For almost five years, the â€œwar on terrorâ€ has proved to be a false metaphor that has led to counterproductive and self-defeating policies. A misleading figure of speech has been applied literally to unleash a real war on several fronts, including Iraq, Gaza, Lebanon, Afghanistan, and Somalia. Thousands of innocent civilians have been killed, enraging millions around the world.
Yet al-Qaeda has not been subdued, as was shown by the recent plot to blow up United States-bound commercial flights from London. That plot, which could have claimed more victims than the 9/11 attacks, was foiled by the vigilance of the British intelligence authorities. Clearly, it wonâ€™t be the last.
Unfortunately, the American public accepted uncritically the war metaphor as the obvious response to 9/11. Indeed, even now, when it is widely admitted that the invasion of Iraq was a blunder, the â€œwar on terrorâ€ remains the frame into which American policy has to fit. Most Democratic politicians, too, subscribe to it for fear of being branded as weak on defense.
But continuing support for the war on terror makes it no less self-defeating. By its very nature, war creates innocent victims, and this even more likely when it is waged against terrorists, because terrorists tend to keep their whereabouts hidden. The deaths, injuries, and humiliation of civilians generate rage and resentment among their families and communities, in turn fueling support for terrorists.
Moreover, terrorism is an abstraction that lumps together all political movements that use terrorist tactics. Al-Qaeda, Hamas, Hezbollah, and the Sunni insurrection and the Mahdi army in Iraq are very different forces, but President George W. Bushâ€™s global war on terror prevents us from differentiating between them and dealing with them accordingly. It inhibits much-needed negotiations with Iran and Syria, because they are states that support terrorist groups.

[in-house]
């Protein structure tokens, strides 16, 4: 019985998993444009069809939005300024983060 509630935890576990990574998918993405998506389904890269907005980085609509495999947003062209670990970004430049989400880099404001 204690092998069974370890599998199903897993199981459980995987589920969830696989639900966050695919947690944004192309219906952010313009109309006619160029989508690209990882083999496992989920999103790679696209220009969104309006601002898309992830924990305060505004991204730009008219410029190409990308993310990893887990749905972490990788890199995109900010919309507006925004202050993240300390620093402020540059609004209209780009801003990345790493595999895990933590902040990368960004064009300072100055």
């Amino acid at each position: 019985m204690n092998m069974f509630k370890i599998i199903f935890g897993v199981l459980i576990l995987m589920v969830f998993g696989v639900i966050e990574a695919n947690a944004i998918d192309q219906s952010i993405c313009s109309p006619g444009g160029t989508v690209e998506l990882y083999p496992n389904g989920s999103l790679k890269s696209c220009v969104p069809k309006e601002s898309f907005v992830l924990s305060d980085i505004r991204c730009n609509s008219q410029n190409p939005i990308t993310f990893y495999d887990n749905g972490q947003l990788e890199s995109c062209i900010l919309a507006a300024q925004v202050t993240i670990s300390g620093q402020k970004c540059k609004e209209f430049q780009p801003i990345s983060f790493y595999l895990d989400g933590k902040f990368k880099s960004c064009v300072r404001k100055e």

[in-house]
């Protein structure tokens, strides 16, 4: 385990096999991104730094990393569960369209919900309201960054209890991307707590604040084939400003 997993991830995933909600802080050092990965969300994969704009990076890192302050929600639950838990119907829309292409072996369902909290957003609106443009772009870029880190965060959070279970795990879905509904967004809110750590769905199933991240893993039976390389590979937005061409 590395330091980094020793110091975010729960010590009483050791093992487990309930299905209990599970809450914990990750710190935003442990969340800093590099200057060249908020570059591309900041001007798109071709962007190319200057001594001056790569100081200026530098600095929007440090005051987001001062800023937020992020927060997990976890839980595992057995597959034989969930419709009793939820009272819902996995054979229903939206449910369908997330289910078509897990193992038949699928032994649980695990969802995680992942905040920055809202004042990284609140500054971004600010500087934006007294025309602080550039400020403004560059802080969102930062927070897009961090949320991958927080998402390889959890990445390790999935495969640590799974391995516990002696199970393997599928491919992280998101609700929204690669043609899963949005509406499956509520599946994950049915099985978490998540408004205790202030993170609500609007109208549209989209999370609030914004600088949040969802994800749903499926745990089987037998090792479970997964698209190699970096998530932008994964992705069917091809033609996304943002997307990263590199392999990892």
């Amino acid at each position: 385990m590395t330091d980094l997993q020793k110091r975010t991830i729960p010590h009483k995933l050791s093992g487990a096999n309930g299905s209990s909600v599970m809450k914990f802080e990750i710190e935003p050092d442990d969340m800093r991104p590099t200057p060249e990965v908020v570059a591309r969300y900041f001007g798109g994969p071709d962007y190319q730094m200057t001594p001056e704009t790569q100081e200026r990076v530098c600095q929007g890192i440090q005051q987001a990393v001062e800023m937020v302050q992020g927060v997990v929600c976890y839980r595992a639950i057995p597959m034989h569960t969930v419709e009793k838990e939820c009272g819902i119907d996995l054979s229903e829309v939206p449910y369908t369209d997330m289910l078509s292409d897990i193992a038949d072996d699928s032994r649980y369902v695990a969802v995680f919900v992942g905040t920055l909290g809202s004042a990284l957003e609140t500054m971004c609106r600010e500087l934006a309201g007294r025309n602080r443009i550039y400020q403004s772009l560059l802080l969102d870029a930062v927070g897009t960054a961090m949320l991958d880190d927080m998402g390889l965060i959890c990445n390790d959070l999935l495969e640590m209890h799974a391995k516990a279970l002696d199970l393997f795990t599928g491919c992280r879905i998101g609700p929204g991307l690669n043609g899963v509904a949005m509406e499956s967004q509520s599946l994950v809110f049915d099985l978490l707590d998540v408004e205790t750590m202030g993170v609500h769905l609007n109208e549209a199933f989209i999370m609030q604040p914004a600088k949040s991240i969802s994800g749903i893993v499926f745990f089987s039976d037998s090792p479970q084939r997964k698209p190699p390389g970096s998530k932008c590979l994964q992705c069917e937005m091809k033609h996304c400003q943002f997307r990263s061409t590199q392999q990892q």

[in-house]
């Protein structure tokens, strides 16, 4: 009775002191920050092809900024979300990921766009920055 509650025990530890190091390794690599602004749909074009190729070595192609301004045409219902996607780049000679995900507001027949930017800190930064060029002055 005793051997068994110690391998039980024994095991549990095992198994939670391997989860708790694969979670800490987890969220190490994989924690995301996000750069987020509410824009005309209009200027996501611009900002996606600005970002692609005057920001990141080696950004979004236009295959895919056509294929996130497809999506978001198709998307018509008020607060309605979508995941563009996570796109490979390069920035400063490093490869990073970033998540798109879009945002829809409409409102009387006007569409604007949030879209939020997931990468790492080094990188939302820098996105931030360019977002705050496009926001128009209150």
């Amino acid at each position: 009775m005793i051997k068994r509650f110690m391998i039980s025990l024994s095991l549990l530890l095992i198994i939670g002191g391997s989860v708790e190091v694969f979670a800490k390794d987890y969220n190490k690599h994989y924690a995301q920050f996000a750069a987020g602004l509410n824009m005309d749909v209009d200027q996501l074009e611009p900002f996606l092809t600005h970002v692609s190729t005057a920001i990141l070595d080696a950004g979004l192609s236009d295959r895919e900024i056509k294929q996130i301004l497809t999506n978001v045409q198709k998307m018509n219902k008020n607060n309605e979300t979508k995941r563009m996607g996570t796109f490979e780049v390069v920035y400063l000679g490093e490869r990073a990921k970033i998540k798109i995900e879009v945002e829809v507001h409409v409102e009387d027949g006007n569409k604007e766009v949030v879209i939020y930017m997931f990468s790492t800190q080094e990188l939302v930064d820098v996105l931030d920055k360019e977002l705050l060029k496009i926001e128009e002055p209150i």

At the same time, as the British have shown, groups like al-Qaeda are best dealt with by good intelligence. The war on terrorâ€™s emphasis on military action merely increases the terrorist threat and makes the task of the intelligence agencies more difficult. Osama bin Laden and Ayman al-Zawahiri are still at large, and we need to focus on finding them if we are to prevent attacks like the one foiled in England.
Finally, the war on terror drives a wedge between â€œusâ€ and â€œthem.â€ We are innocent victims; they are perpetrators. While we seem not to notice that we also become perpetrators in the process, much of the rest of the world does notice â€“ a gap in perception that has severely weakened Americaâ€™s international credibility and standing.
Taken together, these factors ensure that the war on terror cannot be won. On the contrary, an endless war waged against an unseen enemy is doing great damage not only to our authority and prestige in the world, but also to our own society. It has led to a dangerous extension of executive powers, tarnished our adherence to universal human rights, and inhibited the critical process that is at the heart of an open society. It has also cost a lot of money. Most importantly, the war on terror has diverted attention from other urgent tasks that require American leadership, such as finishing the job that we correctly began in Afghanistan, addressing the looming global energy crisis, and dealing with nuclear proliferation.
With American influence at low ebb, the world is in danger of sliding into a vicious cycle of escalating violence. We can escape it only if we Americans repudiate the war on terror as a false metaphor.
If we persevere on our current course, the situation will continue to deteriorate. It is not our will that is being tested, but our understanding of reality. It is painful to admit that our predicaments are brought about by our own misconceptions. But not admitting it is bound to prove even more painful in the long run. The strength of an open society lies in its ability to recognize and correct its mistakes. That is the test that now confronts us.